Russia’s Ukraine invasion raises questions on energy policy

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Russia’s Ukraine invasion raises questions on energy policy

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Russia produces about 10 million barrels of oil a day. In recent years, it has supplied Europe with nearly 40 percent of its natural gas imports and more than a quarter of the oil it purchased from abroad. The country’s reliance on energy supplies, and fears of rising prices from disruptions in its exports, have made it difficult for other governments to ban one of its biggest industries.

As Russia’s attack on Ukraine, ordered by President Vladimir V. Putin, has exposed loopholes in the West’s energy security, some have been prompted in recent years by governments and investors to move funding away from fossil fuels and toward renewable energy sources. But the question has been raised.

Daniil Yergin has written several books on the relationship between geopolitics and oil. His debut, “The Prize: The Epic Quest for Oil, Money and Power”, won the Pulitzer Prize. His most recent, “The New Map: Energy, Climate, and the Clash of Nations,” shows the complex interrelationship of climate policy, national security, and energy.

Mr. Yergin, who is also vice president of financial data company IHS Markit, spoke to DealBook this week. The interview has been condensed and edited for clarity.

How do you relate Putin’s decision to invade Ukraine with what is happening in the energy markets?

It was a very rewarding time for Putin to move on. The oil market always goes through cycles, but it has gone through the most violent cycle I’ve ever studied – from negative prices less than two years ago to an incredibly tight market. Whether or not Putin calculated it, he chose a time when oil markets are really tight, gas markets are really tight, coal markets are really tight, and he is a big exporter of all three. So he is the beneficiary of it. This benefits him. So whatever the price of this horrific invasion Russia is paying, it is making a lot of money from the high price of oil.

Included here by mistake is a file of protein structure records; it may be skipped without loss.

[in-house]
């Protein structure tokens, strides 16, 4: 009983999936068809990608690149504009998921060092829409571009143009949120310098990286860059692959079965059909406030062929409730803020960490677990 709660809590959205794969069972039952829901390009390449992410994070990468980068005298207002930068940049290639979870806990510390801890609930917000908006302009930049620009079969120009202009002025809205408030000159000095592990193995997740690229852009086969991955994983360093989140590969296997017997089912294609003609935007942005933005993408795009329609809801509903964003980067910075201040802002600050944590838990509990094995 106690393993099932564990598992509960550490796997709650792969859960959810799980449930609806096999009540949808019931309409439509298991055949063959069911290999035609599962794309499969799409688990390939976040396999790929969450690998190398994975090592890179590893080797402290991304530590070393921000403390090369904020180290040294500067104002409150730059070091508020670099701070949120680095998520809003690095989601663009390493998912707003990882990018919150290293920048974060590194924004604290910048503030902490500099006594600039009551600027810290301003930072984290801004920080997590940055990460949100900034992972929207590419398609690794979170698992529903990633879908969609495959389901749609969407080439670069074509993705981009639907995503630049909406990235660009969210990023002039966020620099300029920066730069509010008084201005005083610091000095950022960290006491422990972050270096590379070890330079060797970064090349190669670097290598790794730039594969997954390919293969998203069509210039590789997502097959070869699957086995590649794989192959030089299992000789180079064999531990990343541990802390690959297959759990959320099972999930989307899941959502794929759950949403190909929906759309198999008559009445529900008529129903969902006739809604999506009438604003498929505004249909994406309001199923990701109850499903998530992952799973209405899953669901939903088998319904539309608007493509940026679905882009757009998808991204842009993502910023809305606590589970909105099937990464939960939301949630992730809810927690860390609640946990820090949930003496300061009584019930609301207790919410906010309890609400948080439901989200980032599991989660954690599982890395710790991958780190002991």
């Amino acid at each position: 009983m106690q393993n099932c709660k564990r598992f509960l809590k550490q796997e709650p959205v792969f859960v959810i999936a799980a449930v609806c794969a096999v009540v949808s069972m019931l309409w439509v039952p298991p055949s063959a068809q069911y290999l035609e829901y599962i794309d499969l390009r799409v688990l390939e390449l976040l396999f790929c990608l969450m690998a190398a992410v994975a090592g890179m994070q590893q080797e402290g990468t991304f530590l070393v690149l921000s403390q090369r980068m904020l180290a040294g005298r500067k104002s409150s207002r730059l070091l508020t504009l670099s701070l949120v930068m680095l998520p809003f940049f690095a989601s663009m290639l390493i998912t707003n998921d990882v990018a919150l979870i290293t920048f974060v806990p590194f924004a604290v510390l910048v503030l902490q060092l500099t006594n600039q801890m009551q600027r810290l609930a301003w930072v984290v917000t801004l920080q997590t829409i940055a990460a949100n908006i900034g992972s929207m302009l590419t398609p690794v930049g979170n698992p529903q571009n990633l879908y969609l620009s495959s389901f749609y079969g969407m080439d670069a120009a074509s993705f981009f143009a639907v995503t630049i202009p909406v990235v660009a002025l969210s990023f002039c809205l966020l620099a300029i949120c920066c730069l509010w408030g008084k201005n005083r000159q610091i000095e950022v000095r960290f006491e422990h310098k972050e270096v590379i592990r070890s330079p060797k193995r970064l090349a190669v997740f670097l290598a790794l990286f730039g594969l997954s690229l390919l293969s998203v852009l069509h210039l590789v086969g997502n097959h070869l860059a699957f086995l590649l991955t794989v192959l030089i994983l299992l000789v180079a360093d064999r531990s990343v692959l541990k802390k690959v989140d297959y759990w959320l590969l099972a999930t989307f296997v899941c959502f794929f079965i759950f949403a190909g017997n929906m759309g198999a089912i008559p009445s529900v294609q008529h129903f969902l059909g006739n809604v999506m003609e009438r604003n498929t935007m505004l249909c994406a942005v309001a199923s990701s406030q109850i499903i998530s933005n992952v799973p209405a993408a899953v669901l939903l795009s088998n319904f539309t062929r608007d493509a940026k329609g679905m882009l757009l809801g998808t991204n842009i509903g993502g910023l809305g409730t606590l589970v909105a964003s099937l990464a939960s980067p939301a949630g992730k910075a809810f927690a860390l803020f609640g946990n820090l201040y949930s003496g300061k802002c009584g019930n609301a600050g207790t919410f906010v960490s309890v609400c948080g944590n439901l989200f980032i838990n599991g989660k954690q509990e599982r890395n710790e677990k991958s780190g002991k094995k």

It is worth noting that oil and gas were not directly approved [by European countries], And that’s because, you know, if they do, you’re really going to be killing Europe. I mean, it would partially stabilize Europe. That’s why this is such a difficult situation.

How do we get here?

I think people have forgotten about energy security. Since the US became an exporter with 60 percent of our oil imports, we didn’t think about it any more. What we’ve done lately is some short-sighted policies about investing. And the term I’m using is “pre-emptively low investment” in developing new resources. Demand for oil is still growing and is likely to increase for at least the rest of this decade and perhaps early next decade.

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How much of this is a function of moving to green energy?